The New York Yankees have had the highest payroll in Major League Baseball for sixteen years. (Sixteen! This year, the Los Angeles Dodgers finally unseated the Yankees in that distinction.) Naturally, the assumption is that spending all that money on talent will translate to wins, and wins will translate to revenue for the franchise. And sure, the Yankees played in the World Series in six out of those sixteen years. But looking at the results for one highly-paid team can only tell us so much. Are wins correlated with team payroll, if we look at some more data?
Um... sorta? The scatter plot shows each team's regular season wins in the most recent full season vs its payroll for that season. Wins are most closely correlated with payroll in the NBA, with r = 0.535. Payroll also seems to predict the highest gain in wins for the NBA; that trendline's slope shows that an NBA team can expect 0.688 more wins for every extra million dollars they spend. Major League Baseball has the weakest correlation with r = 0.314, and also the shallowest slope; baseball owners can only expect 0.084 more wins for every million spent on player salaries. (Consider these comparisons in context, as each league plays a different number of regular season games. One more win in the NFL, for example, means much more than one more win in MLB, where teams play far more games in one season.)
It might be more useful to talk in terms of how much it would cost for one extra win, which would just be the reciprocals of those values. An NBA team can expect to spend 1/0.688 = $1.45 million to bump their W column by one, and an MLB team should expect to spend 1/0.084 = $11.9 million for one measly win.
Several of these leagues (NHL, NBA, and NFL) have a salary cap in place, which is meant to prevent wealthier teams from hoarding all the best players. It's in each league's interest that games and seasons are reasonably competitive... games would be no fun to watch if the winners were essentially predetermined! If the concerns that lead to salary caps were justified, we'd expect to see a strong correlation between wins and payroll with no cap in place, and a weaker correlation in leagues with salary caps. Interestingly, we are looking at the opposite outcome here. The league with no salary cap (MLB) has the weakest correlation! Even though this is only one season's worth of data, it is not compelling evidence for the argument that salary caps are effective.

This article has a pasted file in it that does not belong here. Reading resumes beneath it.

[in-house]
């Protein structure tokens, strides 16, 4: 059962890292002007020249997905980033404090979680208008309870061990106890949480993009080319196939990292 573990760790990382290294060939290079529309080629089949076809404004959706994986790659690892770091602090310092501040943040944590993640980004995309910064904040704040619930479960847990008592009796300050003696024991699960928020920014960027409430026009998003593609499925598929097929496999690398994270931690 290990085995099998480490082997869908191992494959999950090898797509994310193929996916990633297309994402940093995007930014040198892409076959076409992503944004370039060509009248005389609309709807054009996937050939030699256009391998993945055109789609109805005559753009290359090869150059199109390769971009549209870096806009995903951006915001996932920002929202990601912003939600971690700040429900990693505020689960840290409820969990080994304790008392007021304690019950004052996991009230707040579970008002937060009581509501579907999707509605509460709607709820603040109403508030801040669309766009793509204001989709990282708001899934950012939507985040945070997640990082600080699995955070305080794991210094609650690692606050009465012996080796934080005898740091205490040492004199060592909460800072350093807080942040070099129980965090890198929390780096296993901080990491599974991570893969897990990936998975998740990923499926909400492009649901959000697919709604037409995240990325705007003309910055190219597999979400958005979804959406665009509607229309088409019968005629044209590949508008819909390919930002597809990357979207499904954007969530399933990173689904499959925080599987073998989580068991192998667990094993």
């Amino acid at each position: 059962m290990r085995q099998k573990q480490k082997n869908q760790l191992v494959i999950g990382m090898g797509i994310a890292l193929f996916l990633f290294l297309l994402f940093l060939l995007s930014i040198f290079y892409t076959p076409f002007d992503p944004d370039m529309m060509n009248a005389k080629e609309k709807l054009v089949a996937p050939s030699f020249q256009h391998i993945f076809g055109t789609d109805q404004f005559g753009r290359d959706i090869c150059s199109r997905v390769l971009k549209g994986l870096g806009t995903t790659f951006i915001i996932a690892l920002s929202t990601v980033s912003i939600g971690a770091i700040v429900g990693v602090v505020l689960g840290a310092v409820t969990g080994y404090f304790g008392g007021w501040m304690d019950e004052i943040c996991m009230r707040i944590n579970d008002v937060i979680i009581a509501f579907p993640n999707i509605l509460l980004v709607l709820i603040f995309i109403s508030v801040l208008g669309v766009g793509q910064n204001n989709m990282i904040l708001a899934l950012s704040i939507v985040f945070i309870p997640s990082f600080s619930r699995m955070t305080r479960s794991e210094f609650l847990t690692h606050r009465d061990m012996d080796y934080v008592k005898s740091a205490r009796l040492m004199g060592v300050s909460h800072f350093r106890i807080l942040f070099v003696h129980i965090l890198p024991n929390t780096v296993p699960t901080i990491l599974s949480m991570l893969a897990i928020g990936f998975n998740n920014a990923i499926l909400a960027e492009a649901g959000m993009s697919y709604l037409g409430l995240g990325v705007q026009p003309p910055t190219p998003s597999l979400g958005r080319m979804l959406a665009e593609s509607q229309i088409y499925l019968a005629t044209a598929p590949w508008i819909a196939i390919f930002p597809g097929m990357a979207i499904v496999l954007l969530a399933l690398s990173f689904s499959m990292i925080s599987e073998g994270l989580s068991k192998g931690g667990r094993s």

Of course, the goal of major league franchise owners isn't necessarily to win games. Owners also want to make money. Implicit in our original question was the assumption that wins are valuable, and to an owner, "value" means they result in a team making more money. But are wins actually correlated with revenue? Here, for instance, is the relationship between revenue and regular season wins for each team in the NFL in 2012-2013:
This correlation is terrible! The equation on this bad boy is y = 0.154x + 285.24 with a correlation coefficient of r = 0.008. Apparently in the NFL, how much money a team makes has very little to do with how many games it wins.
Throughout all of this, it's important to keep in mind that correlation tells us there is a particular kind of association (or not) between variables, and it can tell us something about the strength of that association, but it doesn't say anything about whether a change in one variable actually causes a change in the other. Even if there were a strong correlation between revenue and wins (which there isn't), that wouldn't necessarily mean that more wins will necessarily lead to more revenue.
There are many more factors that contribute to a team's success than what we've looked at here! Is your high school math class full of sports fans? Particularly ones who are bitter about how much the Yankees can spend on payroll? They might enjoy this conversation and apply some sophisticated statistical ideas in the process. Check out our new lesson, Win at Any Cost.